Why Aren’t Seniors Using Uber More?

This summer Uber, the ridehail company, will pay 175 people in seven U.S. and Canadian cities $1,000 to ditch their cars for a month and use alternate transportation. They call it “One Less Car.” A lot of people may sign up, but chances are they will not be ages 60 and above.

There is a genuine disconnect between older people and the ridehail companies like Uber and Lyft. Both parties have reasons to be suspicious of each other yet both parties desperately need each other. This was eloquently described a few years back when a New York Times writer asked “older people need rides…why aren’t they using Uber and Lyft?“

Most likely older people, as well as handicapped riders,  are populations  that are more challenging to serve as they bring along regulatory issues. Cities like Boston, Los Angeles, and  others  require Uber and Lyft  to provide wheelchair accessible vehicles (WAV) . It turns out that these vehicles and drivers for them are scarce.  Similarly, ridehail companies have to accommodate seeing eye dogs,  which some drivers consistently refuse to allow in their cars.  Adding to this list are habits that riders bring. They may be clumsy using the app, tip less, and be less familiar with the unusual one to five post-trip rating scale. 

There’s Demand:

Yet  the market to offer rides for older people only grows. When people retire from work they cut back on their driving. And, as they age, they also reduce trip taking  because of reduced vision or other infirmities. Some prefer to not drive at night.  And since the average cost of maintaining a car reaches $1,000 a month, those on fixed incomes find that owning a vehicle is a stretch. 

During the pandemic there was a large ridership drop but particularly among seniors. They did not want to risk being in an enclosed space with a “stranger.” Since Covid, ridership has rebounded, but less so by seniors.  They are still fearful, for other reasons. 

It’s fair to say, as the New York Times writer wrote a few years back, that seniors do not favor Uber and Lyft. What might be the reasons? In my experience as a classroom teacher, here are some of their concerns:

Making Mistakes:

The most obvious one is that seniors are not as comfortable as younger people with their smartphones; perhaps multiple cars will come instead of just one or they will not recognize the driver. They are afraid they will make a mistake and rack up credit card charges. They lean towards old-fashioned taxi service because there is a human voice at the other end of the transaction.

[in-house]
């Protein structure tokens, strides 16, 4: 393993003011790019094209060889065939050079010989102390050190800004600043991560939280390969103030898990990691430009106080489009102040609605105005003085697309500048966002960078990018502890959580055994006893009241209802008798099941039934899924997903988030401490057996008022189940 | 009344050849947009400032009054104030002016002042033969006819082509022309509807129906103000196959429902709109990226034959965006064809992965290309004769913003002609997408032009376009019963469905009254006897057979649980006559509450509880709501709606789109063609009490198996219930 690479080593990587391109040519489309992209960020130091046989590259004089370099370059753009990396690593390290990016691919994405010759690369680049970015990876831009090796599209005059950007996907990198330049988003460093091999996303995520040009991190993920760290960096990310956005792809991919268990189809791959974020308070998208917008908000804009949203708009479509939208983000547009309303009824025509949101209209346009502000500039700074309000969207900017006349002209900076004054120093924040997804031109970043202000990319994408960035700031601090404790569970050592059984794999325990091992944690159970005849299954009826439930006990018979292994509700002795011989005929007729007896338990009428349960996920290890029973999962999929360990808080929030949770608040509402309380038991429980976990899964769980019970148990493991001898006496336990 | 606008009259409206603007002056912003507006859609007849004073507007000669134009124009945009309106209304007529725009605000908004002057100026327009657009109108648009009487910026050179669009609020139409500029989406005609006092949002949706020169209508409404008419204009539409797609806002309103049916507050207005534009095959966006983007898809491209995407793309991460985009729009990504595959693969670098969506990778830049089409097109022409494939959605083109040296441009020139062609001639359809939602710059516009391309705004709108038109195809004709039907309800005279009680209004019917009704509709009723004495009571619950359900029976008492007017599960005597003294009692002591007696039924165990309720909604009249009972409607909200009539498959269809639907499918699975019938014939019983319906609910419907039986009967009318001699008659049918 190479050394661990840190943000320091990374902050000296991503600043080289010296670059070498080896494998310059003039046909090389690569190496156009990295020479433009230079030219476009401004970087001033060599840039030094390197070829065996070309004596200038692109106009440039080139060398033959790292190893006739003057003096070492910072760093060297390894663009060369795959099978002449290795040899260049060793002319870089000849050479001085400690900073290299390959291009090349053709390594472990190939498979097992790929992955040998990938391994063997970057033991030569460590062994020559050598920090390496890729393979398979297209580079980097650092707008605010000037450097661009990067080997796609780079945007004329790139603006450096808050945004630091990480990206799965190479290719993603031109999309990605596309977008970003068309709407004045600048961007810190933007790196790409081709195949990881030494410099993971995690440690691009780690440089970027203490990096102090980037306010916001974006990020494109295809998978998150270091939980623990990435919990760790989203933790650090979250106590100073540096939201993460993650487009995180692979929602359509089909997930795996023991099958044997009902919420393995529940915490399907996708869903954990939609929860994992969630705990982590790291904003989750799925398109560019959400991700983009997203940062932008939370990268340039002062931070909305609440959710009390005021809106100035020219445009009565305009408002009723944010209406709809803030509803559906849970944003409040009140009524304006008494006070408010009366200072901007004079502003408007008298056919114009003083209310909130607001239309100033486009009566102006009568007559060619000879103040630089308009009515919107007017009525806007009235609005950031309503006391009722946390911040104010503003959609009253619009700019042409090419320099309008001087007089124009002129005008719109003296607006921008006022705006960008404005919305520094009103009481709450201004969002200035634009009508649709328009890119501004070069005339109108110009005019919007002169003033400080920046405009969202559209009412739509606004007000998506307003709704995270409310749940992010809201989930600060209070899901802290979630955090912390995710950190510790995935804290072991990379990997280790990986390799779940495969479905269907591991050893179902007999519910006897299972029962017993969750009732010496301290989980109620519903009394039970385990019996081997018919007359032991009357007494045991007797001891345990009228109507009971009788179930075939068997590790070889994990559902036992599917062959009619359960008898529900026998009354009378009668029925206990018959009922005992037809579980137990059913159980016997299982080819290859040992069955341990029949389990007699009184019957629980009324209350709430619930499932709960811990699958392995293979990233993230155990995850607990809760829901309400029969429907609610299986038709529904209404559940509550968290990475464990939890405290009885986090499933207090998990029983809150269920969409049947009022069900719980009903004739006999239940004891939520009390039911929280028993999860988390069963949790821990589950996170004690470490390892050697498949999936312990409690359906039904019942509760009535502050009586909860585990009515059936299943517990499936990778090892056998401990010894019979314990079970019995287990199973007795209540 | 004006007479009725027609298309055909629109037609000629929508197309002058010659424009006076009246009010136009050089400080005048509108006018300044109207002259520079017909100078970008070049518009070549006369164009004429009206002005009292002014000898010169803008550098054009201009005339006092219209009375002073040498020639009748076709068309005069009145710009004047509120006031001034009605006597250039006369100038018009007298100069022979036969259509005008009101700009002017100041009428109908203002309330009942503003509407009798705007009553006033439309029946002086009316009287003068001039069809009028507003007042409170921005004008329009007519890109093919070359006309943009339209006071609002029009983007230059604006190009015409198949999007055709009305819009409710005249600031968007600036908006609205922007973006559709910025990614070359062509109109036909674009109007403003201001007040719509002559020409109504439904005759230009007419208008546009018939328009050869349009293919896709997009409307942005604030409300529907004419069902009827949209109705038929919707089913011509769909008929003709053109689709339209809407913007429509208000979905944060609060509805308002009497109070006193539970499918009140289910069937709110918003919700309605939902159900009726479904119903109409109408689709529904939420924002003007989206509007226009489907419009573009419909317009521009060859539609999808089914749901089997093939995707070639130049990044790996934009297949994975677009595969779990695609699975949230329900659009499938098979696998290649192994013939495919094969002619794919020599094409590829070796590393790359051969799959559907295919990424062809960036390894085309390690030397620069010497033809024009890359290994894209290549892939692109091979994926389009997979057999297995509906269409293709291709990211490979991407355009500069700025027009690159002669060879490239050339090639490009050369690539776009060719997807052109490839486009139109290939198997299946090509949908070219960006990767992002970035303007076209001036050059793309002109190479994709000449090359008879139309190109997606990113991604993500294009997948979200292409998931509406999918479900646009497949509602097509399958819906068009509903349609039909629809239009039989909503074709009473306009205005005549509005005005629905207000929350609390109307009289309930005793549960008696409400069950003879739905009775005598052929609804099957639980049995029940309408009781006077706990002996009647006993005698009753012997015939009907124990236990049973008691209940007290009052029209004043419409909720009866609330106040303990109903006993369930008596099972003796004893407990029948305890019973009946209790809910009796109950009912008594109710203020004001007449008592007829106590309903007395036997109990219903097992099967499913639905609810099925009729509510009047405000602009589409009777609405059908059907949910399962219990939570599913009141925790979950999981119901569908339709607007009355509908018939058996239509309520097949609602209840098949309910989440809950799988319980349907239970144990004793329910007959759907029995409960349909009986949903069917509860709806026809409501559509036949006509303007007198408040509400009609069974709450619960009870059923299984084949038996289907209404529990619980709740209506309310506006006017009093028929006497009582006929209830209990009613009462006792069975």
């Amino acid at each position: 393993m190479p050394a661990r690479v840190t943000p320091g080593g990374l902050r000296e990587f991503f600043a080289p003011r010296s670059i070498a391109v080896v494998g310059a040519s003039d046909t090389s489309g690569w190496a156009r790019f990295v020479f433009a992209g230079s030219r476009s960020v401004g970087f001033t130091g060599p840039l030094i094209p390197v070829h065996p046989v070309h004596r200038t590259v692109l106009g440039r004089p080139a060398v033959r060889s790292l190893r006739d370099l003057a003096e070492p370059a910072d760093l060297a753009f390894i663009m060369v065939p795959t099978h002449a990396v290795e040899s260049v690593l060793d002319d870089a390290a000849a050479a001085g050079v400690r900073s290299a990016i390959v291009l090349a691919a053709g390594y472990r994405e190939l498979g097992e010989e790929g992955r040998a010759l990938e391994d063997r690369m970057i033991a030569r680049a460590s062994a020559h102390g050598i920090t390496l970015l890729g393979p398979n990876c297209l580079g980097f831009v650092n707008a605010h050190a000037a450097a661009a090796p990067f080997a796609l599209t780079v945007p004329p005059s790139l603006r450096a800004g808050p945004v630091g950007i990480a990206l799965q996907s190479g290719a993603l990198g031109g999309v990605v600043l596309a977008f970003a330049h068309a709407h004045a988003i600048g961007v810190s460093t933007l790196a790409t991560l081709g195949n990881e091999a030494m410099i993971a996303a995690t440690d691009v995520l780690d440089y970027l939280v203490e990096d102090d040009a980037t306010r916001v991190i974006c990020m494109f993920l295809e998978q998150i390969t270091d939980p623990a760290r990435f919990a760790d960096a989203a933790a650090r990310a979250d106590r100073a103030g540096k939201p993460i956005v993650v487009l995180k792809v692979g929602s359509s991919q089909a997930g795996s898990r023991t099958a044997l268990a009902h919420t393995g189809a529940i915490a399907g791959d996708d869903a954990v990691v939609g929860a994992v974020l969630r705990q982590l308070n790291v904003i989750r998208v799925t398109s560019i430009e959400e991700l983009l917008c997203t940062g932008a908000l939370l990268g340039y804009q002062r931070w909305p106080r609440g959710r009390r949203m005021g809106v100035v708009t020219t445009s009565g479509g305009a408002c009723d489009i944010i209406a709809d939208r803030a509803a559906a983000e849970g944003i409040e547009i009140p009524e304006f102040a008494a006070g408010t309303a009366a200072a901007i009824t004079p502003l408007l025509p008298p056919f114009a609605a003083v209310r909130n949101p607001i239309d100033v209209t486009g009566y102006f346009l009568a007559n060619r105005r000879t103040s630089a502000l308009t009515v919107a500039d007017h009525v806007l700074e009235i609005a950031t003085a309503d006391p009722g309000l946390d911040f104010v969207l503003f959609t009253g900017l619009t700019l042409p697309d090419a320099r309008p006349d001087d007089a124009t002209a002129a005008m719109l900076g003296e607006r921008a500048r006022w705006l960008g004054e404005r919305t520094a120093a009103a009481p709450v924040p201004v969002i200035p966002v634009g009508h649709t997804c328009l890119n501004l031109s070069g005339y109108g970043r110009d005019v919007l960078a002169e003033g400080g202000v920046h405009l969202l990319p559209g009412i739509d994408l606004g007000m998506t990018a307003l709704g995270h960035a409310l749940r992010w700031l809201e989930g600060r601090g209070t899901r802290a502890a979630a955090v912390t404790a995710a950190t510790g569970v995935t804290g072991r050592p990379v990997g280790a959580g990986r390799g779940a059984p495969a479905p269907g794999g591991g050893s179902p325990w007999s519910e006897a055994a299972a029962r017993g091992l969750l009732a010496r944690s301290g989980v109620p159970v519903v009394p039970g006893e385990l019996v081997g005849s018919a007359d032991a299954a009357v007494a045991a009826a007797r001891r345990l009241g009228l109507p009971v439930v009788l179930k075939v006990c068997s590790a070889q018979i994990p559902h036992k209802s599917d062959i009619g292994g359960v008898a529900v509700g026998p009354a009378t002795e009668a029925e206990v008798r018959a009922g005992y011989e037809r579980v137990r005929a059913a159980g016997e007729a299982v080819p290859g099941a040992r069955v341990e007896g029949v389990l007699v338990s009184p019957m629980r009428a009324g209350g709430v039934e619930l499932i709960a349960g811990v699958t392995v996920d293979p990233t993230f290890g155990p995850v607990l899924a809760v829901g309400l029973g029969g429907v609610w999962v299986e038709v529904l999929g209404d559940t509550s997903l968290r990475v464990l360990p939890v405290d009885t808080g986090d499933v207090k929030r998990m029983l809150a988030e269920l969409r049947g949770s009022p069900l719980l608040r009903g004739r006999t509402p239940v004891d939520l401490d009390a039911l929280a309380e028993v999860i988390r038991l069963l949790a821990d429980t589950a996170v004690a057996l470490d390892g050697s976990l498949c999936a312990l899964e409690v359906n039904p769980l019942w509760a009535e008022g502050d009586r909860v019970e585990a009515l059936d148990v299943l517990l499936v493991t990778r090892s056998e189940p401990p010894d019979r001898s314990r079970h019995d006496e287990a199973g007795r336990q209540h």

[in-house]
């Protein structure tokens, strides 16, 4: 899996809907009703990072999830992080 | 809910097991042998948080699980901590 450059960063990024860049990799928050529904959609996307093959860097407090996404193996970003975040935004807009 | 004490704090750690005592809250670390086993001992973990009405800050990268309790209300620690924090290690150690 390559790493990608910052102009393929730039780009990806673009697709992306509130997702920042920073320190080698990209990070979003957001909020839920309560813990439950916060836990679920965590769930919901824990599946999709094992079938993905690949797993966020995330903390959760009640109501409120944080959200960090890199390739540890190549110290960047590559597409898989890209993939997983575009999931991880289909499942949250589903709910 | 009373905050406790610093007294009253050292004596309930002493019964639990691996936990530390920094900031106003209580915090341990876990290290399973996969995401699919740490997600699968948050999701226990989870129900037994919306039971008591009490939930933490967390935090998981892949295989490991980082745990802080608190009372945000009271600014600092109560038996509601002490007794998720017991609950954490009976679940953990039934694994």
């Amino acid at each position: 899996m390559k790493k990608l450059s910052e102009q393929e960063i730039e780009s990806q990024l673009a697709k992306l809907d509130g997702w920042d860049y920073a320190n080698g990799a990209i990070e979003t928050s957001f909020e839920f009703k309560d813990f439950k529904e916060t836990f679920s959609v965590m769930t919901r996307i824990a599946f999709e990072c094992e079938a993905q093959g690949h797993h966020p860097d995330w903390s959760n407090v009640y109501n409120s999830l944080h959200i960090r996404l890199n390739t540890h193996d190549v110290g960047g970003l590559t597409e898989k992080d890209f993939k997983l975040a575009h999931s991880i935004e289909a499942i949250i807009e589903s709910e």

Second, they have a fear of getting lost- lost in the geographical sense that they will not accurately specify where to be picked up, or where they are going. Almost every ridehail user makes an origin/destination mistake now and then, but younger people are more secure about reversing the error. 

Making & Overcoming Fear:

Third, and this issue is truly intangible: some seniors still harbor a fear that drivers might take advantage of them. It’s not clear why they perceive that ridehail drivers are less trustworthy than  other chauffeured services. Perhaps the negative view got planted in the early years of ridehail  (2012-2015)when there was a spate of negative coverage about rogue drivers and uninsured cars. 

Finally, before the pandemic Uber and Lyft sponsored a few programs to help apprehensive riders overcome their doubt. They supported senior centers with coupons for new-riders, written guides, and occasionally, by sending a travel ambassador. Today, would-be riders are on their own as they learn to use the ridehail apps. Sometimes senior centers and transportation agencies step in to fill the gap or businesses, like GoGoGrandparent, find a niche.

Growing Numbers:

Increasingly, older people are getting accustomed to using their phones for everyday activities and shopping but there are still holdbacks when it comes to ridehail travel. There’s irony to this since in 2019, per Statista, more than 32 percent of Uber and Lyft drivers were ages 61 to 70. Ten percent of the drivers were age 71 or older. And, when it comes to numbers, by 2030, all of the Baby Boomers will be 65 or older and the U.S. census projects that older people will outnumber the number children under age 18. 

It’s great that there are contests to get people out of their vehicles. But it’s also time to rethink how to get seniors and others with special needs to join in too.